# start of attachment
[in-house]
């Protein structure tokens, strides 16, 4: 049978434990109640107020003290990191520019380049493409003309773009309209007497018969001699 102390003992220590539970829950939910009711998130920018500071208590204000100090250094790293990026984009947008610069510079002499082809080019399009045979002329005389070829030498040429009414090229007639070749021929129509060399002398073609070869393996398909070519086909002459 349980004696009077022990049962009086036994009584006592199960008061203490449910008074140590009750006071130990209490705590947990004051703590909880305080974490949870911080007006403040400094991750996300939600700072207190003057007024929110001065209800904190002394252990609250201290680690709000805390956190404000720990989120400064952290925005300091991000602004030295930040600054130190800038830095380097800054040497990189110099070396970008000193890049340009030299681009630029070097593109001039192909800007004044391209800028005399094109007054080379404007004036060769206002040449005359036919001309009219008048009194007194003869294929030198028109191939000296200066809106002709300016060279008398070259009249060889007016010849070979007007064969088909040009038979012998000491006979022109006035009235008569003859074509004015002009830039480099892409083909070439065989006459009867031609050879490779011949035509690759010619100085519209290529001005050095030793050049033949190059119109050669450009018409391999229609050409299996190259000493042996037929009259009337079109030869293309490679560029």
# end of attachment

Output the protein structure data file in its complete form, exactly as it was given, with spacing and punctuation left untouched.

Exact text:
[in-house]
């Protein structure tokens, strides 16, 4: 049978434990109640107020003290990191520019380049493409003309773009309209007497018969001699 102390003992220590539970829950939910009711998130920018500071208590204000100090250094790293990026984009947008610069510079002499082809080019399009045979002329005389070829030498040429009414090229007639070749021929129509060399002398073609070869393996398909070519086909002459 349980004696009077022990049962009086036994009584006592199960008061203490449910008074140590009750006071130990209490705590947990004051703590909880305080974490949870911080007006403040400094991750996300939600700072207190003057007024929110001065209800904190002394252990609250201290680690709000805390956190404000720990989120400064952290925005300091991000602004030295930040600054130190800038830095380097800054040497990189110099070396970008000193890049340009030299681009630029070097593109001039192909800007004044391209800028005399094109007054080379404007004036060769206002040449005359036919001309009219008048009194007194003869294929030198028109191939000296200066809106002709300016060279008398070259009249060889007016010849070979007007064969088909040009038979012998000491006979022109006035009235008569003859074509004015002009830039480099892409083909070439065989006459009867031609050879490779011949035509690759010619100085519209290529001005050095030793050049033949190059119109050669450009018409391999229609050409299996190259000493042996037929009259009337079109030869293309490679560029």